• Not only would congestion pricing make a ton of money for Twitter, but it would solve the signal-to-noise problem almost overnight. Some users would be upset and say this is unfair. Too bad. It’s better for Twitter as a whole, and ultimately for them too — because it would make Twitter far more usable and engaging for everyone.

Add a points economy

pointsThere are several ways users can engage in Twitter. In the early days of Twitter, as I’ve mentioned above, the potential reward per amount of effort in engaging was higher, and this served to spur a lot of engagement. But today the potential reward for engaging has decreased – it’s simply harder to get attention than it was before. Twitter can solve this by further gamifying engagement to provide more potential reward.

How to do it:

  • Twitter should implement a virtual currency system within Twitter, where users can earn and spend points (call them “Seeds” perhaps?).
  • Twitter should reward users by enabling them to earn points when they do things that benefit Twitter and Twitter advertisers, such as posting tweets that earn a certain number of responses from other users, clicking on ads, sharing ads, or hitting “achievements” such as getting 20 retweets on a post, or getting 10,000 real followers, or ranking in the top 100 or top 1000 influencers on a topic, clicking on a certain number of tweets per day, etc.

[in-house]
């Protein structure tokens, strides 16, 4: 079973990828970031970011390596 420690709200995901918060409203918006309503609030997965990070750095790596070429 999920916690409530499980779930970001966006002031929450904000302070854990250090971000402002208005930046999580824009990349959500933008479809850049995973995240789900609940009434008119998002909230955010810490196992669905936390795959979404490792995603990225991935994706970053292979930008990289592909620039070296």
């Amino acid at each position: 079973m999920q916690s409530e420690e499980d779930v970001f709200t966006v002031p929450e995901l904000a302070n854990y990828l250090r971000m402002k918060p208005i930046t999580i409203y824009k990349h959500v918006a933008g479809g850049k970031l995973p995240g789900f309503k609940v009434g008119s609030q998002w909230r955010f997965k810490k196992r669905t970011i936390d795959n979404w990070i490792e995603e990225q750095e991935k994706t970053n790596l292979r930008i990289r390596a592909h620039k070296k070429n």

• Users should also be able to earn points when other users optionally give them “tips” on Tweets they like.
  • Users should be able to buy points for cash as well, by paying into their Twitter account.
  • Users can spend their points to boost posts (essentially this is a micropayment to increase the visibility of a post), buying actual ads (promoted Tweets), or on giving “tips” to other users on posts they like.
  • Points could be redeemable at an exchange rate for cash, or goods and services, just like loyalty programs for credit cards and frequent flyer programs.

A simple points economy would help to increase the potential reward of engaging in Twitter and could be very profitable to Twitter as well. Every user would become a potential paying advertiser. Tens of millions of users, each spending a few dollars a month, translates into meaningful revenue.

Improving the noise-to-signal is just one area where Twitter could greatly improve. The other two areas the company should focus on are: